Strawberry Selection and StorageWith the flexibility of the growing seasons in Mexico, California and Florida, and importation from reverse-season areas like South America, strawberries are available pretty much year-round.
If at all possible, grow your own strawberries, allowing them to fully ripen before picking. Unlike some fruits, strawberries will not continue to ripen on the counter.
Most commercial varieties are bred for hardiness, both in the field and shipping, and are picked for shipment before they are fully ripe. This can result in a firm-textured and less flavorful berry.
Select bright red berries with their caps intact and green, not dry and browning. They should be quite fragrant. Smaller berries are usually more sweet and flavorful. Avoid soft, moldy and/or shriveled berries. Check the underside of the container and pass over any that show indication of juice from bruised or rotting berries.
Strawberries should be eaten as soon as possible, and do not wash until you are ready to consume them.
If you must store strawberries, place them on a paper towel in a tightly-covered container and store in the refrigerator for 2 to 3 days.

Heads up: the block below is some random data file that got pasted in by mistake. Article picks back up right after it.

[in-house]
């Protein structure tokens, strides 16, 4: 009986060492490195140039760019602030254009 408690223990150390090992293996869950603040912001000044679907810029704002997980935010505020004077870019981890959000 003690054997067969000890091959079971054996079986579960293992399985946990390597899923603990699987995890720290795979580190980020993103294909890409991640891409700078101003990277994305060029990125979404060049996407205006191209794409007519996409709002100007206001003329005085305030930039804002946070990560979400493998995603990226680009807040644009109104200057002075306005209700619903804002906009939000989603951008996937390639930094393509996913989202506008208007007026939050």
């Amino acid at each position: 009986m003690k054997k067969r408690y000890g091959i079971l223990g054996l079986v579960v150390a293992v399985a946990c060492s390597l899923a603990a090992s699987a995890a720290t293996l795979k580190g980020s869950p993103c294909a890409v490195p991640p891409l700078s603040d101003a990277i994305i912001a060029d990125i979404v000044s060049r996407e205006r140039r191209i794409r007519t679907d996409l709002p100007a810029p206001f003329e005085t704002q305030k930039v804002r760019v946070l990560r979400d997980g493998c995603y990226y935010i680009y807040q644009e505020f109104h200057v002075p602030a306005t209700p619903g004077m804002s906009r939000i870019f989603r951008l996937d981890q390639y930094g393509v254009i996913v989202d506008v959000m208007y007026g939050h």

Strawberries are easily frozen. Gently wash them, dry, and remove the caps. Place on a cookie sheet and freeze. Once frozen, place in a zip-top bag, suck out the air with a straw, and seal. Return to the freezer for up to 6 months.
More About Strawberries and Strawberry Recipes• Strawberry Selection and Storage
• Strawberry Measures, Equivalents, and Substitutions
• Strawberries and Health
• Strawberry History
• Strawberry Recipes
Strawberry Photo © 2008 Peggy Trowbridge Filippone, licensed to About.com, Inc.
|•||The Totally Strawberries Cookbook|
|•||Grandma's Favorite Strawberry Recipes|
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|•||The Berry Bible|